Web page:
The TV show watched by 135 million
Science is sexy.
That is what 135 million people who tuned into the second season of Cosmos will tell you.
The wildly popular science series returns to screens in its third outing with Possible Worlds on National Geographic, after the huge success of A Spacetime Odyssey, which aired back in 2014 and stands as the most watched science program in history.
Produced by Family Guy genius Seth MacFarlane and hosted by acclaimed astrophisict Neil deGrasse Tyson, the show, which will be available to stream on Foxtel Now from tonight, has been nominated for 12 Emmys (it won four) and is watched by 45 million in the US alone.
Possible Worlds is made up of 13 episodes with an emphasis on the future, and what it could look like in years to come. It comes 40 years after the original, hosted by late astrophysicist and astronomer, Carl Sagan.
Sagan's widow and creative partner, Ann Druyan, is the co-writer alongside Star Trek's Brannon Braga. She also produces and directs numerous episodes of the new series.
The third season is an effort of 1000 people and 17 visual effects companies, and deGrasse Tyson said it was "the most hopeful" yet.
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"We need some hope given our current circumstances. This is the most hopeful of the three Cosmos. In fact, personally, I think it's the best in every way," deGrasse Tyson told Extreme Tech.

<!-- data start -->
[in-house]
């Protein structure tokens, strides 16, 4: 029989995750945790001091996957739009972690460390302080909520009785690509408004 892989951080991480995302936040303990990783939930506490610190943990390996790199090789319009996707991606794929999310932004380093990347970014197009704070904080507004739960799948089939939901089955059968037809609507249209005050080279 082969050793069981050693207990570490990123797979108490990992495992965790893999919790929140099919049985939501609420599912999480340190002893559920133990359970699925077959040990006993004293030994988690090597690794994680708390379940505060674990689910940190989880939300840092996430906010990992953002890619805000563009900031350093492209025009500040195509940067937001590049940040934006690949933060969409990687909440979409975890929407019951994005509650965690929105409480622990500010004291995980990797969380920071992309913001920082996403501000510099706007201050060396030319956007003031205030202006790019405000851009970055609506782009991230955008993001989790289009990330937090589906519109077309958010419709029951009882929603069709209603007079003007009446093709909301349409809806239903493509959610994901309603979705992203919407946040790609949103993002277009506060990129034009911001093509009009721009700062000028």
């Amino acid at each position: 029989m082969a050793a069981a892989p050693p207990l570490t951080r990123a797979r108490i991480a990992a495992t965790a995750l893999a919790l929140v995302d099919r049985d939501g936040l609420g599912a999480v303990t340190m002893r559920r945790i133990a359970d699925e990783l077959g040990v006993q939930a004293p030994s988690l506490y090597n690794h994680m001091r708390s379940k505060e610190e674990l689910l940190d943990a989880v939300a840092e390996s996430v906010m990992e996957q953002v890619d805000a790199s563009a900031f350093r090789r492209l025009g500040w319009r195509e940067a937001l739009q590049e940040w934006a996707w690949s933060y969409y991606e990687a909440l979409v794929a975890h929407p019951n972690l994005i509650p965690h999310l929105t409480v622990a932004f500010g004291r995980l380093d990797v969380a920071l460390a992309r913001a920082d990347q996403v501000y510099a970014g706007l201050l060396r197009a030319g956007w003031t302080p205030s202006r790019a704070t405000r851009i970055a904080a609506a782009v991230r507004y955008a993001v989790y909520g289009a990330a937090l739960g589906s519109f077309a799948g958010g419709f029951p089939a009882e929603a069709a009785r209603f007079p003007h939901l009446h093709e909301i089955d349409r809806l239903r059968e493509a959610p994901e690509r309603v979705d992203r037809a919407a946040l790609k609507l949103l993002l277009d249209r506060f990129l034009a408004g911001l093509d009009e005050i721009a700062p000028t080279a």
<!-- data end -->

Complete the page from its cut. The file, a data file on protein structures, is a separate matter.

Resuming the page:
"That sounds cliche because everybody always says that about their most recent project. I think if you watch enough of the episodes, I think you'll agree.
"Everyone just brought their A game. We're talking about all the people who typically make high-budget cinema.
"We brought them on to lend their … Not lend, of course they were compensated, but to give their talents.
"You combine the power of all of this, we are showing you not only worlds such as exoplanets, that's the first and obvious interpretation of possible worlds from the subtitle, but also worlds within us.
"There's the world of the mind, there's the quantum, there's the mycelium that's a network of roots that communicates electrochemically between and among plant species. And you say to yourself, whoa, that's an internet that preceded our internet, but that's a world."
Cosmos uses big-budget VFX, animations, holograms and re-enactments to carry viewers to never-before-seen worlds, as deGrasse Tyson narrates their captivating stories from origins at the bottom of the sea to what their future could be.
"This third season of Cosmos: Possible Worlds is our boldest yet," Druyan said.
"(It) will carry us places we never dared to venture before. Lost worlds and worlds to come, deep into the future and straight through that hole in the curtain masking other realities - and all of it rigorously informed by science and made real by lavish VFX."
Cosmos: Possible Worlds airs Monday, March 9 at 8.30pm AEDT on National Geographic, or available to stream on demand on Foxtel